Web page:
If you ever wanted to take a crash course in the key issues dominating the site selection consulting profession, April 6, 2016, was an optimal opportunity.
MBA-level information was shared at the Consultants’ Roundtable on day two of the World Forum for FDI in San Diego. Managed by Atlanta-based Conway Inc. (publisher of Site Selection), the event drew 300 participants from 25 states and 31 countries.
The panel of five leading site consultants minced few words in answering three top questions on everyone’s minds:
Moderated by Steve Weitzner, principal of Cleveland-based Silverlode Consulting, the panel included John Evans, managing director of Tractus Asia; Christopher Steele, COO and president for North America of Investment Consulting Associates; Joe Phillips, founder and managing director of All Out Location; and Pauline Bourcet, senior consultant for Frenger International.
The Fixed-Fee Model
Everyone on the panel agreed that charging consulting fees based on a percentage of incentives secured is not an acceptable way to do business.
“There is no place for charging your fees based on a percentage of incentives,” said Weitzner. “We often see projects being located in high-incentives locations. I think that hurts our industry.”
Evans agreed, noting that incentives “should never be the driver in a location decision. There is now not much room to negotiated incentives in Asian countries. At the same time, the US states have become more competitive with incentives.”
Steele noted that “we think of ourselves as management consultants. We are a fixed-fee firm. It is our job to work holistically with the client on the site search. It is a much more strategic process. We get paid by the company that is making the site decision.”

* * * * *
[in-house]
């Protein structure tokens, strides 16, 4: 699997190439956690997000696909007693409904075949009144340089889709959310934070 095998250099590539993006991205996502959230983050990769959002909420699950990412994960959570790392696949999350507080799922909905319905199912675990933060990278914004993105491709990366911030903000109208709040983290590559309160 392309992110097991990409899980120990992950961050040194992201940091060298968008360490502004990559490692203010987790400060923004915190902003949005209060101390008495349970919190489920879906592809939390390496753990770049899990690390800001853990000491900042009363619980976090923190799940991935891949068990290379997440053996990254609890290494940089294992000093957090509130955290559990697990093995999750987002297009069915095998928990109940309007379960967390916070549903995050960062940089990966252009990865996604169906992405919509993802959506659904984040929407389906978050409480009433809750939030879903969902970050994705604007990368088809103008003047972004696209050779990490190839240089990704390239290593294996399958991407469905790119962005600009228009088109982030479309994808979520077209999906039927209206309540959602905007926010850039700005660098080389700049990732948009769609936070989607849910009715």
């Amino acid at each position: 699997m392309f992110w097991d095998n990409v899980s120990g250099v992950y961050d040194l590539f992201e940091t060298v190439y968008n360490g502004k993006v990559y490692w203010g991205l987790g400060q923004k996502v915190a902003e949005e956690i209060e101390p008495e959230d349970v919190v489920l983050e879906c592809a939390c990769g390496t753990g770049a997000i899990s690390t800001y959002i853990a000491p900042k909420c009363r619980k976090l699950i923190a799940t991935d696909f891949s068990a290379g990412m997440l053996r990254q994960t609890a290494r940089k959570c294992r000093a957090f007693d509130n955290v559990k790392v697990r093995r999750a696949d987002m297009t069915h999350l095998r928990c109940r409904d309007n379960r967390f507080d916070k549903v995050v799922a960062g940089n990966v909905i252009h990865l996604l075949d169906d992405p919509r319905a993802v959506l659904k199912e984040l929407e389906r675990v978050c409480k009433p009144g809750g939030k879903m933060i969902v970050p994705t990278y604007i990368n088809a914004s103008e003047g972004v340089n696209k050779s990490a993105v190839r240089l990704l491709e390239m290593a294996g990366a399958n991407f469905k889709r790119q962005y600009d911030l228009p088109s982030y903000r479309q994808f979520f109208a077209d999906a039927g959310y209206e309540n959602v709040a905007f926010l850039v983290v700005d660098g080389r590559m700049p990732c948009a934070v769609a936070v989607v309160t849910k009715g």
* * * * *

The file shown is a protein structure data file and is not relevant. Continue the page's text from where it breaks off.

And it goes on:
Bourcet said that “when we do an M&A deal in Europe, we don’t bring up incentives.” Phillips added that “US companies look abroad and assume that incentives are available. Foreign firms come to the US and expect to find incentives. A typical site selection project make take three to six months.”
Weitzner noted that “it is confusing to the marketplace when you have a lot of people out there calling themselves ‘site selectors’ but all they do is work for the public sector on advising locations.”
Taking Control of Lead Generation
The panel was in equal agreement that IPAs should be more strategic and focused in their lead generation efforts.
“In the long term, it makes the most sense to take your lead generation in house,” said Steele. “Building long-term relationships with companies pays the best return over time.”
Weitzner said that while data has taken on a larger and more influential role in site selection, “the final decision is made by people, not a faceless company … use tools that allow you to connect long term with people.”
What key strategy would they advise IPAs to adopt? Here were three closing thoughts:
The next World Forum for FDI will be held June 19-21, 2017, in Shanghai, China. For more information on the event and details on registration, visit www.worldforumforfdi.com.